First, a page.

By: Tony Li
As you come back from your break, it’s time to spring ahead to advancing your job or internship search!
- Update your profile and connections on LinkedIn
Update your profile: When was the last time you updated your experiences? Do you have an updated description on your profile page? Does your headline reflect your field interests? Have you learned new skills to include in your summary or other relevant sections?
Utilize your alumni resources: This excellent feature, which can be found by searching “Boston University” and then selecting the “Alumni” tab on the left-hand side of the page, takes you to a searchable database that showcases organizations, cities, job titles, and other relevant information from everyone who’s identified BU in their Education section. Alumni usually will accept your connection request if you send them with a modified connection request message.
- Check out job opportunities on Handshake
Handshake still has many job and internship opportunities. When people ask me about where to search for roles, I always refer them to Handshake as it is often the most efficient place to go. Many of the employers on Handshake are specifically targeting and looking to employ BU students! Although outside sites, like LinkedIn, may show more opportunities, many of them are not necessarily targeting BU undergraduates and you’ll also be in a larger competition pool than in applying from Handshake. If you have time, you can always expand your search to multiple platforms, but be sure to utilize Handshake first to make your exploration easier.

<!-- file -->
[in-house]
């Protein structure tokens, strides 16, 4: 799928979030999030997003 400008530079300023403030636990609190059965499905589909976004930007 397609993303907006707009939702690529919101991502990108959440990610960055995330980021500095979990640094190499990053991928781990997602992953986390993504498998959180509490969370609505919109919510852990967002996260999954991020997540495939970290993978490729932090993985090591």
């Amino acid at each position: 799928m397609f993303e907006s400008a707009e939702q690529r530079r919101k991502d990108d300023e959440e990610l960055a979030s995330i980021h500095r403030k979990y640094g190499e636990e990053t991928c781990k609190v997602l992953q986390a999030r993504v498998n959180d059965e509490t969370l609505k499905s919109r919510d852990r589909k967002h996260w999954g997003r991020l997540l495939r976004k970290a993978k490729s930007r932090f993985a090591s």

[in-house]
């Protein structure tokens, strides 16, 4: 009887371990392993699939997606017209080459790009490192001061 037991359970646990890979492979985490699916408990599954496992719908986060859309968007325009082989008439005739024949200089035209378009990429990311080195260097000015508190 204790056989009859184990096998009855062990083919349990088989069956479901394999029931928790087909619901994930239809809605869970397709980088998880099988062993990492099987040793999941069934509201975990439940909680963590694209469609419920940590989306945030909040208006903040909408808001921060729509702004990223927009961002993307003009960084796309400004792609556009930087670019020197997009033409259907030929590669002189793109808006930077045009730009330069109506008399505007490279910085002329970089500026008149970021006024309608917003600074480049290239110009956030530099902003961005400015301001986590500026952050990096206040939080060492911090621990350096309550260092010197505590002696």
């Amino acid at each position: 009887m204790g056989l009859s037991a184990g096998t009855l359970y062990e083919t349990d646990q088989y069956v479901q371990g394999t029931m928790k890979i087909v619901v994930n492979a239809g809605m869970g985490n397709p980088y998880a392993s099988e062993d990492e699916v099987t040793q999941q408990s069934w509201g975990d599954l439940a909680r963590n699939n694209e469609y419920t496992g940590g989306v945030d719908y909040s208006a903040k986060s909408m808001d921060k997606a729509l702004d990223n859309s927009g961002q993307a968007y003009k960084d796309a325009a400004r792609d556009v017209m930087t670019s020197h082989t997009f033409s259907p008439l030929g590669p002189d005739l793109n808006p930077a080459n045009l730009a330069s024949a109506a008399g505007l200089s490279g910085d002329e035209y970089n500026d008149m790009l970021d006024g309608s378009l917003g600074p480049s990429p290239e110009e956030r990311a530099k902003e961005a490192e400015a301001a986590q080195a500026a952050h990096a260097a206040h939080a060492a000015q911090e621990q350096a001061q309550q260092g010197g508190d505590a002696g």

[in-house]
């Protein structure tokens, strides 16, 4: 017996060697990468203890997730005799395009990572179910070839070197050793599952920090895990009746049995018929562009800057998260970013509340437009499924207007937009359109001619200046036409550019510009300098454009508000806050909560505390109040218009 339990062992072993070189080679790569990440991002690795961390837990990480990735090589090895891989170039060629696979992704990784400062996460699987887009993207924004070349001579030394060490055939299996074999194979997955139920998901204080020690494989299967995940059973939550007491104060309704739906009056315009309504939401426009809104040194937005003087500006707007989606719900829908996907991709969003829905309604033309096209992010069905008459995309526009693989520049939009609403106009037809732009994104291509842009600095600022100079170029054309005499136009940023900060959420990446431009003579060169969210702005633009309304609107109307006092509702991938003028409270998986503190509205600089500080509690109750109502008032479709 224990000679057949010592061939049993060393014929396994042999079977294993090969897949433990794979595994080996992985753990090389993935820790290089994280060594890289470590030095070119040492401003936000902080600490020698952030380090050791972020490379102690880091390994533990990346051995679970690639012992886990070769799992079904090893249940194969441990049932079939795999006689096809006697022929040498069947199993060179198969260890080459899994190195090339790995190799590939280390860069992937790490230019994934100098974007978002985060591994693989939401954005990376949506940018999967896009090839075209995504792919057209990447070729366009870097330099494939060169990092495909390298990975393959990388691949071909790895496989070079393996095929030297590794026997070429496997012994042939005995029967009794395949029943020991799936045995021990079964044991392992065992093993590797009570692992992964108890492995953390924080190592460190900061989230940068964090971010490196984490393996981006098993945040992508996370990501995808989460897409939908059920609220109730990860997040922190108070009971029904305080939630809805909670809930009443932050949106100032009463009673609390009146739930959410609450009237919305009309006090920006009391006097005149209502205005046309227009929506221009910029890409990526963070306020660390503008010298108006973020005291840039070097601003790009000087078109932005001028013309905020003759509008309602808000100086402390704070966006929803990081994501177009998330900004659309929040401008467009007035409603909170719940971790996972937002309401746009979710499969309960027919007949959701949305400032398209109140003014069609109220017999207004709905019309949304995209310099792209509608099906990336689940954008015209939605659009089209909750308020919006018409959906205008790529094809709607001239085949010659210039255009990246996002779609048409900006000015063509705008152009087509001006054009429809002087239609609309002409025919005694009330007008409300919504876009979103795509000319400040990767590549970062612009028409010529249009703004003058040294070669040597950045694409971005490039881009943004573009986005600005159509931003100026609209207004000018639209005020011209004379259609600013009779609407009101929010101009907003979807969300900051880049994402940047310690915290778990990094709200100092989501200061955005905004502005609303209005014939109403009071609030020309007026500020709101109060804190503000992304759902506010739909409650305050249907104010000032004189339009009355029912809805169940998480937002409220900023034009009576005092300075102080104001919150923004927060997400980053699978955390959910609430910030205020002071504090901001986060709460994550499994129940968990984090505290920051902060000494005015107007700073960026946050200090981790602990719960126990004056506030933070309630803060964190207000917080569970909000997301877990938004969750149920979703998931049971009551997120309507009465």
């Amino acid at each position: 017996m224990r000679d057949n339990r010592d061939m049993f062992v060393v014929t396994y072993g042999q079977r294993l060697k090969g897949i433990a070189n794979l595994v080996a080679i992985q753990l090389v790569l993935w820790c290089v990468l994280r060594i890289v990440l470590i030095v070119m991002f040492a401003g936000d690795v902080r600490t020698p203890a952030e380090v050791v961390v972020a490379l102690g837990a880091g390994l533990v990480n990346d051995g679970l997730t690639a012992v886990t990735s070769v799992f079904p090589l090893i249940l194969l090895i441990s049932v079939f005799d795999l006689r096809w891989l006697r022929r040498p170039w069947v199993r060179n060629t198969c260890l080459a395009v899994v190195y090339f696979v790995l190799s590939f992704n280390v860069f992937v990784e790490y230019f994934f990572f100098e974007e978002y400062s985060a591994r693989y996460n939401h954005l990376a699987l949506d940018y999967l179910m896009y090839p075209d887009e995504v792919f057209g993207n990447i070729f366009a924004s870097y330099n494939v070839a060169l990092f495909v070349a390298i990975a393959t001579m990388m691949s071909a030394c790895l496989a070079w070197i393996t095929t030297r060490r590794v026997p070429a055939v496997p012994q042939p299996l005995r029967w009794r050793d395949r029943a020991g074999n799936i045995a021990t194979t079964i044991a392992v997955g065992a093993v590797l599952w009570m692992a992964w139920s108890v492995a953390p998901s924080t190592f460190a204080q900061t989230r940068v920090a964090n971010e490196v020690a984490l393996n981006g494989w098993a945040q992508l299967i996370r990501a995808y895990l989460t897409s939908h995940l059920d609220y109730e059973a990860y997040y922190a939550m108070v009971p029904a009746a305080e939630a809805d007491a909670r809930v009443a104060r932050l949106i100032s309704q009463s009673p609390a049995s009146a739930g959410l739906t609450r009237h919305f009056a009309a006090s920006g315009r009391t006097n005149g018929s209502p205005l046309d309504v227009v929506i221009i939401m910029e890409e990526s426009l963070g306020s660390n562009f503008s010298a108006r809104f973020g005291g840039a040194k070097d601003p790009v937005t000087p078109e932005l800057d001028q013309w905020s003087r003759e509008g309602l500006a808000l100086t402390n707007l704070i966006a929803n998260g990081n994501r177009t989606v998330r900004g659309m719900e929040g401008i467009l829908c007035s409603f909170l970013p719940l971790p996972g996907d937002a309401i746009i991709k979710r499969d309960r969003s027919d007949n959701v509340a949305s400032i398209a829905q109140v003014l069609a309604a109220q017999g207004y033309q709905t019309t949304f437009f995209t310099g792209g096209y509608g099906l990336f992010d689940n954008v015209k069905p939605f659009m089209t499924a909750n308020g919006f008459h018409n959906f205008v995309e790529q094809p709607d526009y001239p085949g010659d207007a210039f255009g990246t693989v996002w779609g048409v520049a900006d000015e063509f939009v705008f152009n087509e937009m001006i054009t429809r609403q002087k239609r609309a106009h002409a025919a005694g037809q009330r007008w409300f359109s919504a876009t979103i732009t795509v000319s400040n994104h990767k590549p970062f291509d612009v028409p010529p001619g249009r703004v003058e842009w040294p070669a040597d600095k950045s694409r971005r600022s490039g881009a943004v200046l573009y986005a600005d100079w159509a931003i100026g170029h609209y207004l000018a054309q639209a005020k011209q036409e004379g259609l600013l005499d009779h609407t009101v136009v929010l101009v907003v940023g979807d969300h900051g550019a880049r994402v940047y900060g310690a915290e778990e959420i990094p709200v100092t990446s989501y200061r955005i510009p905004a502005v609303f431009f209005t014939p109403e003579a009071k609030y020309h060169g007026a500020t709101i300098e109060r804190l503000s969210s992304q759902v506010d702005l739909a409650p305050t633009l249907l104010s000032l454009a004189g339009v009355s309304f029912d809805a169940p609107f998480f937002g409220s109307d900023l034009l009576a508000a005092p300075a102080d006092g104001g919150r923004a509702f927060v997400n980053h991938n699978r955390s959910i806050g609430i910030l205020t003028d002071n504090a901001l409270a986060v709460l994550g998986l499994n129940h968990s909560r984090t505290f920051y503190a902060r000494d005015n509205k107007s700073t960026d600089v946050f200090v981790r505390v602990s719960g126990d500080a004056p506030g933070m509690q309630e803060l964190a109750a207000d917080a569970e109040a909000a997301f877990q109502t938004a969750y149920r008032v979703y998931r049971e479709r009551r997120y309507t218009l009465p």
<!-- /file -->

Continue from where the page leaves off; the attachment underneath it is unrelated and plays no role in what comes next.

- Set up a few informational interviews
Once you know your career interests, you should set up informational interviews with professionals in that role, company, or industry. If you’ve already completed multiple informational interviews, try reaching back out to your previous connections to update them or ask additional questions you may have uncovered since your last meeting. Informational Interviews are extremely helpful to learn more about industries or companies you want to work with.
- Brush up on your interview skills
While every interview is different, many tend to ask behavioral or other “standard questions.” It’s never the wrong time to think about your previous professional experiences and consider how you might talk about them. Spend some time thinking about why you’ve chosen your career path, what you’re excited about doing, what skills you have that you think are helpful in creating success in your field, and what experiences showcase your abilities best? Also, identify core answers for questions regarding conflict, strengths, weaknesses, etc. If you’re looking for more on interview prep, sample questions, or tips for following up, check out the UDC’s interviewing section on their website here!